It happened quickly, I didn't even notice.
One day I was merrily strncpy'ing and the next it was immutable.
We joke about languages of old while new shinny languages are paraded in front of us, but in the end they all teach us something and make us forget other things.
Today I came across the first serious change that the Java world thrust upon my weak mind. I am working a Ruby project, a great new shinny language which is lots of fun to learn and work with.
When working in Java I use the usual Agile development process; write your test, write some code and repeat. As I progress, my code, and indeed the API design, evolve into a nice usable, stable set of libraries.
Working in Java, with Eclipse, the simplest technique is to start by writing your test, reference a public method, press a key to create it and flush out the implementation. As you go, you will naturally refactor pieces of code into new methods to keep it simple.
Well, this is where things get a little too easy for Java developers in Eclipse. To refactor a block of code into a new method just select it, press a couple of keys and Eclipse creates the new method for you. A new private method in the same class.
Sounds good right? Well it is, except, that you have now learned to not thing about the scoping your your methods when you create them. Your first is always public or protected because your test is driving it and subsequent methods are private by default as created by the IDE. It's a beautiful system.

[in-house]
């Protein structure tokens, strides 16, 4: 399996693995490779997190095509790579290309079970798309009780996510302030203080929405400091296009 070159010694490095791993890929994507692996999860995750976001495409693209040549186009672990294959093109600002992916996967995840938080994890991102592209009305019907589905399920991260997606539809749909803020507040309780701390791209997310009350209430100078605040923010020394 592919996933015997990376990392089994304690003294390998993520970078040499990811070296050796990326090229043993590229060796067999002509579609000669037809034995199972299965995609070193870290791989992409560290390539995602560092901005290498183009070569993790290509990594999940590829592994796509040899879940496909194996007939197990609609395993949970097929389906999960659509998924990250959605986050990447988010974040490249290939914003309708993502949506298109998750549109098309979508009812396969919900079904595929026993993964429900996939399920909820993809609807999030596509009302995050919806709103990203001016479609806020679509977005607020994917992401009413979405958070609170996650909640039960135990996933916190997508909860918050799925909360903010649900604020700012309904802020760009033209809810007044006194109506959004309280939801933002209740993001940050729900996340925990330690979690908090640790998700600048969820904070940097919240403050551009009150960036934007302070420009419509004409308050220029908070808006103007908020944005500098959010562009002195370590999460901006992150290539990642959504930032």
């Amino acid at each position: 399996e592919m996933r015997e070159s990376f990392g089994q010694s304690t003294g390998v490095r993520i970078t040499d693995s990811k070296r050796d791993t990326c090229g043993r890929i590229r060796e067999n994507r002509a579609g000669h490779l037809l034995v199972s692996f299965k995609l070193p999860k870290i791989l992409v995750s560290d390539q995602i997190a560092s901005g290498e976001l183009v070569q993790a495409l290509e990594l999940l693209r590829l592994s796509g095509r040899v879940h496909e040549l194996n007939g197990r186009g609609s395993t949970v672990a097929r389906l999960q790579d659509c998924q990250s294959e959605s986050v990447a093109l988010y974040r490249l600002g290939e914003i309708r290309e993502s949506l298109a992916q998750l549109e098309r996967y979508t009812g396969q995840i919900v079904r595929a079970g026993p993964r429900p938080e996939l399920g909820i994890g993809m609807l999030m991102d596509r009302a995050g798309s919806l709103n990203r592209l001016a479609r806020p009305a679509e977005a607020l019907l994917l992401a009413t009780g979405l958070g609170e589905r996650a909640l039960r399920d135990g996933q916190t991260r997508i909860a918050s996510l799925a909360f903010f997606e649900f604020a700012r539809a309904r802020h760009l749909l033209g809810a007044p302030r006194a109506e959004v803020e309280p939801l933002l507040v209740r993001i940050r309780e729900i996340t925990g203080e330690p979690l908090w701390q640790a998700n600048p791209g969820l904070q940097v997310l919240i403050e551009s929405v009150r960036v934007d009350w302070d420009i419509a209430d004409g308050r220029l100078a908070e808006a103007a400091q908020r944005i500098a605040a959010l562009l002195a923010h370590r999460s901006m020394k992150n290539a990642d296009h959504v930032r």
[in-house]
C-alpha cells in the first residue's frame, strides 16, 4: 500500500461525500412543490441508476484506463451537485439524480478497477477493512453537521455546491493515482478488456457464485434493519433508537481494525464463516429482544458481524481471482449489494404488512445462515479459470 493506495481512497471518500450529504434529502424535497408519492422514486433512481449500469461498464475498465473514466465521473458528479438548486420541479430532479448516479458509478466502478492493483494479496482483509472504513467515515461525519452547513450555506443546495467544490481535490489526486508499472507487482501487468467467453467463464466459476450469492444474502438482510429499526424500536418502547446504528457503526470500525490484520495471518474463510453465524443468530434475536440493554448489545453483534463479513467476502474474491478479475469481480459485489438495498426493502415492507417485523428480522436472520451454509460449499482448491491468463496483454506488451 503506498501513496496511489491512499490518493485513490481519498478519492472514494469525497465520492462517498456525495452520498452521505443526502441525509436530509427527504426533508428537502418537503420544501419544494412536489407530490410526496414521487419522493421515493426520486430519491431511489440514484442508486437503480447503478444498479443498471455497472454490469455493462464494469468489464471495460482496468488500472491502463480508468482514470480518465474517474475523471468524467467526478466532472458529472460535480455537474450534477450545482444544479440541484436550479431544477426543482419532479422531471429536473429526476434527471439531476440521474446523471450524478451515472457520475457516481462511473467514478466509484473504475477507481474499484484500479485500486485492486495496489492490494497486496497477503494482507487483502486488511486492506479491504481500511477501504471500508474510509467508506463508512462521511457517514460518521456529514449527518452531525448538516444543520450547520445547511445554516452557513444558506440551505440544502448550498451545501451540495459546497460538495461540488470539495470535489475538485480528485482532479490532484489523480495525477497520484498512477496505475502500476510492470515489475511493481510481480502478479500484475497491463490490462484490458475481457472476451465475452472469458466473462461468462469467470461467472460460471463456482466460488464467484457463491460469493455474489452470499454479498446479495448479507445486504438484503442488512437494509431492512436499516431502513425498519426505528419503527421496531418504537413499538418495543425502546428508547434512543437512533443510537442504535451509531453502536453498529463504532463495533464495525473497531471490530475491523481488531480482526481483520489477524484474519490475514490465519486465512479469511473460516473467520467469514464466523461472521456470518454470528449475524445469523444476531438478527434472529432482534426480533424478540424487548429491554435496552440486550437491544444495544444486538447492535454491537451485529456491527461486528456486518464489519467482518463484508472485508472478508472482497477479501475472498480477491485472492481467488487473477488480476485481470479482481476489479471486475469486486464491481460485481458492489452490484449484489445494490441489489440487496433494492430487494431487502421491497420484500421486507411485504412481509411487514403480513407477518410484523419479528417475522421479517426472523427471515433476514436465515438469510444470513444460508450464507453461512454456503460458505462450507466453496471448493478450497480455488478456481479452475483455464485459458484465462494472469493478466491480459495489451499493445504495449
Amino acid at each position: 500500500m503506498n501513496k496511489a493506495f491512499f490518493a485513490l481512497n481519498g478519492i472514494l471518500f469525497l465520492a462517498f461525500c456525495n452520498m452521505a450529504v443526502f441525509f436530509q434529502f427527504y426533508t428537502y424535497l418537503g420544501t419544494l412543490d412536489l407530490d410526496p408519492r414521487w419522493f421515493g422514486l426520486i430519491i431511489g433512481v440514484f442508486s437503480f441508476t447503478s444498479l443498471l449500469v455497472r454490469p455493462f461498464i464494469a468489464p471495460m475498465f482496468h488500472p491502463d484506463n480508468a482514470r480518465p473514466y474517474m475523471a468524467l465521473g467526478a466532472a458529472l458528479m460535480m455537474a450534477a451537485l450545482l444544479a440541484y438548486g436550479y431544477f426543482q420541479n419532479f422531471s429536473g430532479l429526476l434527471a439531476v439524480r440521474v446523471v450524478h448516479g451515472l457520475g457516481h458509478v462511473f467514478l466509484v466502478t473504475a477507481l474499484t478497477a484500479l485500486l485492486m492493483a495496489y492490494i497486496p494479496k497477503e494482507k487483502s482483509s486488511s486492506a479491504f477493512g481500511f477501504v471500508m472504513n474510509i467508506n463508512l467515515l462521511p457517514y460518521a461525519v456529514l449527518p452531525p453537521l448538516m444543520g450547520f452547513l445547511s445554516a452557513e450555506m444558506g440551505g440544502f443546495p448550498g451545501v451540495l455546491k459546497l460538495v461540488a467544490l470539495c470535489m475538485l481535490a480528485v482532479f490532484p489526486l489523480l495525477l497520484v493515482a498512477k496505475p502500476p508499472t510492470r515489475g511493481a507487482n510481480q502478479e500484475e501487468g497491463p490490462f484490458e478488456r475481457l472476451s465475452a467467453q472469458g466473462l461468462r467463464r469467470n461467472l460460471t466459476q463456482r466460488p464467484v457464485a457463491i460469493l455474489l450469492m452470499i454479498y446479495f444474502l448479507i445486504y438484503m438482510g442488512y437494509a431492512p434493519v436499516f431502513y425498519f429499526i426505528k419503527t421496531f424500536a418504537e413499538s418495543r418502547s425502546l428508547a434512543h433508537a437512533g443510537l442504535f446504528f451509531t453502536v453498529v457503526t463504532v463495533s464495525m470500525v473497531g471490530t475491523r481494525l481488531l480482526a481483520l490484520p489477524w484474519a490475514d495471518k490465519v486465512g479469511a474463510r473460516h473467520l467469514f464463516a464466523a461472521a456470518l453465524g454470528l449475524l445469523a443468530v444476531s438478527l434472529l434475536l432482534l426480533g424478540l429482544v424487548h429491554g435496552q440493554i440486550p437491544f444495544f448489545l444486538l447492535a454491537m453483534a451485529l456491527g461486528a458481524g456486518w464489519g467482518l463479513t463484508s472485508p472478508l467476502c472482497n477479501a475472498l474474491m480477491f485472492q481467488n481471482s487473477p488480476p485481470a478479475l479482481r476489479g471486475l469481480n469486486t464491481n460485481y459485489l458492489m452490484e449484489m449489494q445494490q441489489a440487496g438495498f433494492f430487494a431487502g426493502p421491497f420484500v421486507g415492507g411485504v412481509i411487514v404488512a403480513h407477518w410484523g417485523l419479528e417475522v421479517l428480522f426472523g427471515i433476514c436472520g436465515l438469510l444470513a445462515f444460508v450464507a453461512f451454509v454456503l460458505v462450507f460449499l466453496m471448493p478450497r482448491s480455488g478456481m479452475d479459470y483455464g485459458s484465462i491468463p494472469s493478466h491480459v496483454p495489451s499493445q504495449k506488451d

Now you switch to Ruby.
You write your test and implement your public method, you refactor with the cut/paste/rename/suffle and low and behold, because you have learned not to think about it, you have loads of public methods in your class.
The project I am working on takes it one step further and has tests for every method, examining all its nuances, mocking all its dependencies and going to town making the implementation as couple to the test as possible. It's easy to do, they are all public, what else is a programmer to do?
Unit testing philosophy does vary depending on who you talk to but my basic goal is to:
- Test all public methods,
- Test all protected methods,
- If a private method is particularly complex make it protected and test it,
- If I have loads of "untested" private methods I need to move some to new classes and make them public. I leave it to you to quantify "loads".
- Trust your coverage tool to tell you the private code you never use and delete it.
So, starting tomorrow, I change my Ruby development process and consider all new methods private unless part of a test driven process. This will do lots of things to improve the final product:
- Simplify the test/code dependencies making the tests less brittle.
- Prevent call sequence bugs where you have to call one method before another or it all falls over. Too many publics will do that you know.
- Make the calling conventions exposed by the class easier to grok by new programmers reading the code.
- Improve Class API design which is one of the primary benefits of TDD, lost to the lazy public manic people like me.
Oh, yes, an stop putting java semicolons in Ruby code. That really upsets the Ruby people.